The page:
Employment Statistics


The second quarter of the U.S. labor market was marked by robust and consistent job growth. Nearly all sectors have recovered their employment levels as a result of broad-based job growth, but some have done so faster than others and now have employment levels that are higher than they were before the pandemic.

Topics Covered

Along with rapid job growth, job recovery has also been marked by increased employer demand for workers. However, the pandemic has likely caused certain irregularities in the labor market that could explain the assumption that businesses cannot fill open positions.


To get a better understanding of the current state of the employment statistics, LawnStarter has laid out some statistics for those who love numbers.

Key Findings

  • Global employment reached 3.32 billion in 2022.
  • The employment rate for the working-age population in the OECD increased to 69.5%
    in the first quarter of 2022.
  • Eighty percent (80%) of OECD countries had an increase in the employment rate.
  • U.S. saw a monthly job growth of 420,000 new jobs in September 2022. These job gains occurred mostly in leisure and hospitality (+83,000 new jobs) and health care (+60,000 new jobs).
  • Total nonfarm payroll employment in the U.S increased by 528,000 in July 2022.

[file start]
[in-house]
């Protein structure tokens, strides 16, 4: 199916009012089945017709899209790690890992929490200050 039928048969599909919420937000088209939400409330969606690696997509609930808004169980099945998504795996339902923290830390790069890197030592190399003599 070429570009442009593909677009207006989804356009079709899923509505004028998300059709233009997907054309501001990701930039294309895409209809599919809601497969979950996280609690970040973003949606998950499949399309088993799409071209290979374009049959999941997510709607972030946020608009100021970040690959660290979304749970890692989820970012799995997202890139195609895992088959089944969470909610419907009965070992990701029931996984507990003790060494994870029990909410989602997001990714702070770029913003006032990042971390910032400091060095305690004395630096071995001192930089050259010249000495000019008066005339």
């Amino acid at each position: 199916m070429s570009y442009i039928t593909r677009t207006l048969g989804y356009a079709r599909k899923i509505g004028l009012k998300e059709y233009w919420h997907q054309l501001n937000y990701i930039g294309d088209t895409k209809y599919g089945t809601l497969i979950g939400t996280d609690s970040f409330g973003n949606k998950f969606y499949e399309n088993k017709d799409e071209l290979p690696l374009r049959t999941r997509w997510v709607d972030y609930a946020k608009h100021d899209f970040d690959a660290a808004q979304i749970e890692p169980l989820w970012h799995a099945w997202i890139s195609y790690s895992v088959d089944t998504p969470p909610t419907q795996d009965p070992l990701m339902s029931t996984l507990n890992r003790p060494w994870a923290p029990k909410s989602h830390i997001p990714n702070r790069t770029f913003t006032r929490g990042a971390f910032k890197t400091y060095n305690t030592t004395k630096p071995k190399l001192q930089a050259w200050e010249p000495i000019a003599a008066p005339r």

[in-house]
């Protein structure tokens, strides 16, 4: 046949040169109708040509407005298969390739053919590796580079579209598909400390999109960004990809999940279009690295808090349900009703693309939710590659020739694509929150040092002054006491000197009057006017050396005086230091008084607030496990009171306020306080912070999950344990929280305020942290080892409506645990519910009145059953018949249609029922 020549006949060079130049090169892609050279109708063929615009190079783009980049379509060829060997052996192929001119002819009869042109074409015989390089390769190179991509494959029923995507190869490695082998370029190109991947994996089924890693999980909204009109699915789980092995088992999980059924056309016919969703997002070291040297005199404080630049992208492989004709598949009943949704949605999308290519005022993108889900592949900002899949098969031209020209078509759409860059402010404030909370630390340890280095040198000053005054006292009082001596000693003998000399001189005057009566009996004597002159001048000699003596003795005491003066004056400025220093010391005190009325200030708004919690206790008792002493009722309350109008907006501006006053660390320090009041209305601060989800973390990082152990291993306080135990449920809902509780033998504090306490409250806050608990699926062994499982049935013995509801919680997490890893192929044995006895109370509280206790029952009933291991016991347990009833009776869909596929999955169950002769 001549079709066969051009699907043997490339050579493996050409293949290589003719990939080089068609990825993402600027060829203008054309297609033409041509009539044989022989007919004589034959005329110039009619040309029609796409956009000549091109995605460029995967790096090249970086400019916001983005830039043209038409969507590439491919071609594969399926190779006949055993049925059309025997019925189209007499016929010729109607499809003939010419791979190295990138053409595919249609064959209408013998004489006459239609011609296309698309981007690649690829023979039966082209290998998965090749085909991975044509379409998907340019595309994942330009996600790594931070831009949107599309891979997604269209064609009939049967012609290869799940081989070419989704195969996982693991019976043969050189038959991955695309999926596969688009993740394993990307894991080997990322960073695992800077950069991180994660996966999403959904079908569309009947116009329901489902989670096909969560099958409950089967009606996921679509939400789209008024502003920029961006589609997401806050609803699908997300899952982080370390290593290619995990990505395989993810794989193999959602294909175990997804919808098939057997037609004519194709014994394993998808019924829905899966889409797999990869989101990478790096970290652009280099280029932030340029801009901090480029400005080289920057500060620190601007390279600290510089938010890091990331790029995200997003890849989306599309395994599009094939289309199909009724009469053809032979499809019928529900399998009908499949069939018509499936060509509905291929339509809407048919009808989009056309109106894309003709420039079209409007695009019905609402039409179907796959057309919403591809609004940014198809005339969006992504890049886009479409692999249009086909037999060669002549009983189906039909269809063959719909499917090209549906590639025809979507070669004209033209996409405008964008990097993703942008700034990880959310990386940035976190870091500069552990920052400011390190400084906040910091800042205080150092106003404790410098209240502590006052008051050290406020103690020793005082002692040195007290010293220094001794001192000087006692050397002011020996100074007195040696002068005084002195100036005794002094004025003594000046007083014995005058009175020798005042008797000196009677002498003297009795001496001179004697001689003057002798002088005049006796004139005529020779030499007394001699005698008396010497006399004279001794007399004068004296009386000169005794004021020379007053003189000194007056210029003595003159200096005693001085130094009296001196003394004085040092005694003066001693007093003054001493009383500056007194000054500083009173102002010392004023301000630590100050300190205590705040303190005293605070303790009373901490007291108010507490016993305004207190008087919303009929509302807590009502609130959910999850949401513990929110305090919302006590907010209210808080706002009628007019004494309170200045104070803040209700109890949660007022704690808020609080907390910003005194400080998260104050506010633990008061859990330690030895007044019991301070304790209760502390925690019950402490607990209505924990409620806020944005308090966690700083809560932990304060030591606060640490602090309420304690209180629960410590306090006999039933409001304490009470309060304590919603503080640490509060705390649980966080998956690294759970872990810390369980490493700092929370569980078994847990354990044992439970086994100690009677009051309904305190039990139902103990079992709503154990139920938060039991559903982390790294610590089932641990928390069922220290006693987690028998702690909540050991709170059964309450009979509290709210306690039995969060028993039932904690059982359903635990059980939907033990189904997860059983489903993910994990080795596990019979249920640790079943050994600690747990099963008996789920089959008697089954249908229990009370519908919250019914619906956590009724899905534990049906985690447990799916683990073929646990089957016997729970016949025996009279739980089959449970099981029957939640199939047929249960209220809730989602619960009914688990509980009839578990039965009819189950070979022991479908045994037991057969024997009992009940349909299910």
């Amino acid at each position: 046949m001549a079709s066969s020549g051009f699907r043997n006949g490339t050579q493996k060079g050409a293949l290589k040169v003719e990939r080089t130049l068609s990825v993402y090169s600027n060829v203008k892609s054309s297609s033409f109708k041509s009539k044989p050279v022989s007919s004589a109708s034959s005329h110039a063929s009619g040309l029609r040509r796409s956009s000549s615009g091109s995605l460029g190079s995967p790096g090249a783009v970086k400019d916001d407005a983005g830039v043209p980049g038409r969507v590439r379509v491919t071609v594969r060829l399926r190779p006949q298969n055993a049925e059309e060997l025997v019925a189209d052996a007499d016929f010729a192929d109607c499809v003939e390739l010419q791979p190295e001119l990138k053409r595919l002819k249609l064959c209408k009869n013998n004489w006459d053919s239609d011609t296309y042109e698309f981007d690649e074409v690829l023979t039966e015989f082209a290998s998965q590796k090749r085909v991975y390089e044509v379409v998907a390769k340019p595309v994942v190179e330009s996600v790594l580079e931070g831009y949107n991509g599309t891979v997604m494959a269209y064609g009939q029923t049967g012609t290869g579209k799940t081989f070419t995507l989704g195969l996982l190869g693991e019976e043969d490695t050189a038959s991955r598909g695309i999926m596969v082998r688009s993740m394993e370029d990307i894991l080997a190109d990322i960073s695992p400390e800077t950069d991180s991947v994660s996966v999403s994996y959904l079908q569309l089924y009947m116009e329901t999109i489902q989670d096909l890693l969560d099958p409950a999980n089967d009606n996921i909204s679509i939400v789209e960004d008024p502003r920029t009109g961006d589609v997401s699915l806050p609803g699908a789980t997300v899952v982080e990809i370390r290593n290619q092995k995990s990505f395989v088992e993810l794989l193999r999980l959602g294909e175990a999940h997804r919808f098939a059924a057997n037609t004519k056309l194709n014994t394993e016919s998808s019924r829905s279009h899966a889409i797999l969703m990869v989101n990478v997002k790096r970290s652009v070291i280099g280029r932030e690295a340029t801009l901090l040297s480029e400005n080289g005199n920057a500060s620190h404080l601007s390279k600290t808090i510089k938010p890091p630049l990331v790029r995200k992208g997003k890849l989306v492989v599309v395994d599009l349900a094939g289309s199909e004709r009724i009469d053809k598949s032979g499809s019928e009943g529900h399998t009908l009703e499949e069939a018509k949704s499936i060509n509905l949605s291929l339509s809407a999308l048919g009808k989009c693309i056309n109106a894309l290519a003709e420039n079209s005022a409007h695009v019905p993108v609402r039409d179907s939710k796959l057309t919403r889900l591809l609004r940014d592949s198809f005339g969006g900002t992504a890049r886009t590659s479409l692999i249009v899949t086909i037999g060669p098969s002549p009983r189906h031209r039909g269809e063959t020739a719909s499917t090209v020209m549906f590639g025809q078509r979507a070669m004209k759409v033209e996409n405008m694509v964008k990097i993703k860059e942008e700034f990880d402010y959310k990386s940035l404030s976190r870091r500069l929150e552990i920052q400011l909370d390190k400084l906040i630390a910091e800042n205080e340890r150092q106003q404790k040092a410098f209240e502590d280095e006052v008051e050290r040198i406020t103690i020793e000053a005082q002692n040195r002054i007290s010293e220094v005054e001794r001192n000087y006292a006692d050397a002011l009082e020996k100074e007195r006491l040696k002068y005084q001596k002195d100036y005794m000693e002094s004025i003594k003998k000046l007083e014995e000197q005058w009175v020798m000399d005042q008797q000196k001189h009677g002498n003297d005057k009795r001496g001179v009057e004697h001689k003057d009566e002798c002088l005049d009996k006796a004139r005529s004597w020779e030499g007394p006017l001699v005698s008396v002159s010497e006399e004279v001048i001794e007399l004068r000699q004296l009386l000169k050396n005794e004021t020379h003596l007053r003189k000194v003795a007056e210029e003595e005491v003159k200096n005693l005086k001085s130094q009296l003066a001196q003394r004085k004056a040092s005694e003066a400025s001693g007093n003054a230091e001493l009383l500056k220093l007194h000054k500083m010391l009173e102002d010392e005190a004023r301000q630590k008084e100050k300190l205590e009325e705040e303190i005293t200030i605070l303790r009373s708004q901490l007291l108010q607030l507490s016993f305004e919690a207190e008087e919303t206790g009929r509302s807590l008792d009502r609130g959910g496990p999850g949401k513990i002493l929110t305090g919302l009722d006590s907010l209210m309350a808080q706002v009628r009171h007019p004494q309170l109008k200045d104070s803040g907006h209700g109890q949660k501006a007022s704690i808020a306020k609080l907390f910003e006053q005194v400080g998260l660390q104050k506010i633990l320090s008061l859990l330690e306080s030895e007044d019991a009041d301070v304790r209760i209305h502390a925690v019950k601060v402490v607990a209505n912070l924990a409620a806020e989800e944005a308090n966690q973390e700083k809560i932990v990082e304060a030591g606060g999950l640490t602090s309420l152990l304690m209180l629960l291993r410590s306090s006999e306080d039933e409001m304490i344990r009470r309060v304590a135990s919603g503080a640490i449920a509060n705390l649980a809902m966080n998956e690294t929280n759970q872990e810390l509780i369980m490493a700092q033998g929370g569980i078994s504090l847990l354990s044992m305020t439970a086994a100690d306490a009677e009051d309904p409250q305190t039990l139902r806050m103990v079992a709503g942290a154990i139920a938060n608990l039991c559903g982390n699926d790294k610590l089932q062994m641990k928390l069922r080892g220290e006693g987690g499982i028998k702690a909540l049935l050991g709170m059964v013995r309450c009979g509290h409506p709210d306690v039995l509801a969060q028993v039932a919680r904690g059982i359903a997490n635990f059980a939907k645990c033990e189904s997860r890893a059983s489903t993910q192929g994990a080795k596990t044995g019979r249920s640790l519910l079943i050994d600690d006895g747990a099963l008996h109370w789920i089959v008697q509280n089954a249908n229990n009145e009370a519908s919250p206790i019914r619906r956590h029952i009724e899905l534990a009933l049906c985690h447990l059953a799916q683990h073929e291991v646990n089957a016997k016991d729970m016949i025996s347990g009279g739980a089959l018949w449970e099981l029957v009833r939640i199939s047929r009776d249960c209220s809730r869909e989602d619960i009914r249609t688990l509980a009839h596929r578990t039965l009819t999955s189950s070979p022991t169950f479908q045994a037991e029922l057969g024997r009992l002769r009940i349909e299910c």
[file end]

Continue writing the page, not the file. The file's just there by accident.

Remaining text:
• In their prime working age (25-54), women’s participation in the labor force is 15% higher than that of men’s
  • Over the 2020–30 decade, total employment is expected to rise by 11.9 million,
    from 153.5 million jobs to 165.4 million.
  • Healthcare support jobs are expected to experience the fastest employment increase
    among all occupational groups.

Global Employment Statistics

0 .32 b

Global employment in 2022

0 %

Employment rate for the working-age population

0 %

of OECD countries had an increase in the employment rate

The rapid economic shock brought on by the coronavirus pandemic likely caused a considerable decline in global employment between 2019 and 2020, with the number of working people falling from 3.3 billion to 3.19 billion. Nonetheless, global employment reached 3.32 billion in 2022, up from 2.28 billion in 1991, or a rise of almost
1.04 billion individuals.

Besides the pandemic, the beginning of the Ukraine war caused the employer and labor force participation rates in the Organisation for Economic Co-operation and Development (OECD) to be at their most outstanding levels since the series’ inception in 2005 and 2008. The employment rate for the working-age population in the OECD, including workers and self-employed people, increased to 69.5% in the first quarter of 2022.